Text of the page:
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Spanning four cities and four hours, Christie’s virtual auction brings in $420m in sales

Crossing time zones and geographies, Christie’s global virtual auction on Friday, July 10, was the latest move in an art market rapidly adjusting to the pandemic. In the end, the near four-hour event, which spanned four major cities, brought in $420.9 million (Dh1.54b) in sales.

The relay-style sale named “One” was live-streamed online, a new way of working for auction houses since the outbreak started and stay-at-home measures were rolled out in many cities. Starting about an hour late, the auction kicked off in the evening in Hong Kong, followed by Paris and London around lunchtime, and then finally moved to morning in New York.

More than 80,000 people tuned in, with the majority of viewers watching via social media. Technical glitches did arise, including the live feed freezing at certain points. There was also a moment of confusion between the auctioneers in London and Paris, as one almost tried to sell the other’s lot.

A total of 79 artworks were offered, featuring Impressionist, modern and contemporary artworks by artists from the US, Europe and Asia.

The top lot went to Roy Lichtenstein’s Nude with Joyous Painting, which features the American pop artist’s dot style. The vibrant 1994 piece was at the centre of a bidding war between two clients in Hong Kong and New York. The bidder in Asia won, closing the deal at $46.2 million. The price exceeds the presale estimate of $16.2 million.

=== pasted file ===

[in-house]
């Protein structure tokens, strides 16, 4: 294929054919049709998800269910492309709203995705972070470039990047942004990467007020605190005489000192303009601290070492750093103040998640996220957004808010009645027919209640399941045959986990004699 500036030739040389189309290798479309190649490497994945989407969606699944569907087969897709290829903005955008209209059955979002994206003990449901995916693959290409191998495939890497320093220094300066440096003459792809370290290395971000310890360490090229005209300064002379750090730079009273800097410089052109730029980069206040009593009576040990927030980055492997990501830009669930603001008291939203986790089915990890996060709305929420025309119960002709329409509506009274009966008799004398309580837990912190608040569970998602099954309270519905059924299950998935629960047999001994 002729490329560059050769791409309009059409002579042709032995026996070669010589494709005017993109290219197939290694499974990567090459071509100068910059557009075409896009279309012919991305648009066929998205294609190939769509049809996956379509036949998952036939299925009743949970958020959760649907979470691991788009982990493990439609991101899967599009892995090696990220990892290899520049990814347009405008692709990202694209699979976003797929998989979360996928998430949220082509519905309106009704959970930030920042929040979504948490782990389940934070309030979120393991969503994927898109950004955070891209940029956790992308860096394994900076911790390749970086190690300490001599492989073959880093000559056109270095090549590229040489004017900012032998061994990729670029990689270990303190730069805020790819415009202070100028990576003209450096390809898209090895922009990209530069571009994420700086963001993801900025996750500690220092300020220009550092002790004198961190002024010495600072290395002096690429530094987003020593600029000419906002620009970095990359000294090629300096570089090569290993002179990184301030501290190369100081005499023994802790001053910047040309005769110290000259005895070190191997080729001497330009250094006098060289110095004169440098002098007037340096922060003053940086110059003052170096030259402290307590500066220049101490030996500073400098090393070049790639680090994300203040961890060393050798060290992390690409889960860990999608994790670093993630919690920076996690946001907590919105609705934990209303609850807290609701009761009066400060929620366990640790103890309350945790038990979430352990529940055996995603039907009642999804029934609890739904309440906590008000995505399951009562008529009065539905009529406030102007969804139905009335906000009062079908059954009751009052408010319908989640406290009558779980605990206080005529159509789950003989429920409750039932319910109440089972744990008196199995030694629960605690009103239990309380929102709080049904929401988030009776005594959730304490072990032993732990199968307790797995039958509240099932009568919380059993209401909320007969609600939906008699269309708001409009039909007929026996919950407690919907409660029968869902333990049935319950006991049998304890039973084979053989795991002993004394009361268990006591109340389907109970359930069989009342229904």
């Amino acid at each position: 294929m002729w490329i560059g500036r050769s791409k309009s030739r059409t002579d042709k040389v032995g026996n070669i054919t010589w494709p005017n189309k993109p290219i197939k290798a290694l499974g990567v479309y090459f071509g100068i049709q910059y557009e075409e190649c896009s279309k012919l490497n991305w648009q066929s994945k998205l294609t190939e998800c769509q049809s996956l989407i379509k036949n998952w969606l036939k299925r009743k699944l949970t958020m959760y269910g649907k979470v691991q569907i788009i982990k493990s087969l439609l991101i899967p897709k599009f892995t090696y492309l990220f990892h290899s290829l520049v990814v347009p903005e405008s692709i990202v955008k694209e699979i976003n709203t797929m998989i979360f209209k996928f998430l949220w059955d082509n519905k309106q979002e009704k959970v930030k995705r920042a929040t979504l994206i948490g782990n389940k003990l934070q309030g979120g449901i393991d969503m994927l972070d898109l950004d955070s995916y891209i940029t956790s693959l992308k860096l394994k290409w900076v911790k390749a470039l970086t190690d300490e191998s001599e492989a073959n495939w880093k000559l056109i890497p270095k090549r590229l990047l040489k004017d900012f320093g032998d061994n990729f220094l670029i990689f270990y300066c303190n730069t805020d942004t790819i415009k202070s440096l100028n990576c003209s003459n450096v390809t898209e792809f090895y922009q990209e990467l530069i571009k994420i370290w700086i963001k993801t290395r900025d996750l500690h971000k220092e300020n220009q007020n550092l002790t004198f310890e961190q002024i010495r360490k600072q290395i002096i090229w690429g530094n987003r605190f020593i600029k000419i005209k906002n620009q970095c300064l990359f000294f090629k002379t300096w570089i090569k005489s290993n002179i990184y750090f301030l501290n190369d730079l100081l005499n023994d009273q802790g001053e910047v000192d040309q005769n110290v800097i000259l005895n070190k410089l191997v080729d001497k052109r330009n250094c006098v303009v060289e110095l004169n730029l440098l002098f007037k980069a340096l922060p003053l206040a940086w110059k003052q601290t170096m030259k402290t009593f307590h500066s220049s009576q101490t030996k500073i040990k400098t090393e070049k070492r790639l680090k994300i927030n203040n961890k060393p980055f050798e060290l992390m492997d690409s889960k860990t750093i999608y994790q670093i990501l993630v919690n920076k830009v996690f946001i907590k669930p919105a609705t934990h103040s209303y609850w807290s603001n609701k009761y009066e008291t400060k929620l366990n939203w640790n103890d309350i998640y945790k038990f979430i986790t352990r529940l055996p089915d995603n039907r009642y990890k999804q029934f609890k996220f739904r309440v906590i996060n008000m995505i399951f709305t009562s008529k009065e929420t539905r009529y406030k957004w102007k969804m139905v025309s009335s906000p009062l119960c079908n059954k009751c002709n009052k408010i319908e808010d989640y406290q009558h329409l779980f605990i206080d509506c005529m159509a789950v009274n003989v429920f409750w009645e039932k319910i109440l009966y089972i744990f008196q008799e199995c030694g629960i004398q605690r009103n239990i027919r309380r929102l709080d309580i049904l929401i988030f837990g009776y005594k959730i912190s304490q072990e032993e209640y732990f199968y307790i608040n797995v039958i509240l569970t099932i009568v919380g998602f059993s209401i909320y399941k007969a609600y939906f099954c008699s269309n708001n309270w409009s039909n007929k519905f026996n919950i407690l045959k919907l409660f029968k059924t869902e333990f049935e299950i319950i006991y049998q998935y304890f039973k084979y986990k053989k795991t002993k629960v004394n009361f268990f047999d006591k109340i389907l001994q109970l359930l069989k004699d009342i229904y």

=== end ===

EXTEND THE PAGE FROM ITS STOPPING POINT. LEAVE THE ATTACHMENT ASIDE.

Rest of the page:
The second highest sale was Barnett Newman’s Onement V, featuring one of the artist’s signature “zip” marks, a band of colour that bisects the painting. The beautiful blue canvas sold for $30.9 million in New York.

Brice Marden’s Complements, an 8-foot-wide diptych with meandering forms, sold for the same price in New York. It set a new record for Marden, achieving the highest price for the American artist at auction and tripling the value of his previous sale.

His was not the only artist record broken though. The auction saw record highs for six others as well. Ruth Asawa’s mesmerising hanging sculpture sold for $5.3 million, and Richard Avedon’s black and white photograph fetched $1.1 million.

Wayne Thiebaud’s striking Four Pinball Machinessold for $20.1 million with premium. Though it did not break the presale estimates of $18 to $25 million, it did double the artist’s previous auction record of $8.5 million at Sotheby’s in November.
In Hong Kong, the top lot was Gerhard Richter’s luminous painting Frost (1), which achieved $10.3 million. In London, Rene Magritte’s foliage filled L’Arc de Triomphe went for twice its estimate, selling to a telephone bidder in New York for $22.4 million.

Much like the venues for the relay sale, buyer breakdown was also varied, with 37 per cent coming from the Americas, 38 per cent from Europe, the Middle East and Africa and 26 per cent from Asia Pacific.

With a sell-through rate of 94 per cent and achieving well within its estimate of $333.4 to $444 million, the auction proved that the appetite for art remains, though the bruised economy and ongoing health crisis have certainly taken a toll. The $420.9 million figure pales in comparison to last year’s numbers, when Christie’s evening sales for Impressionist, modern and contemporary art brought in $937.8 million.

With the pandemic still raging around the world, virtual auctions may yet have time to catch up.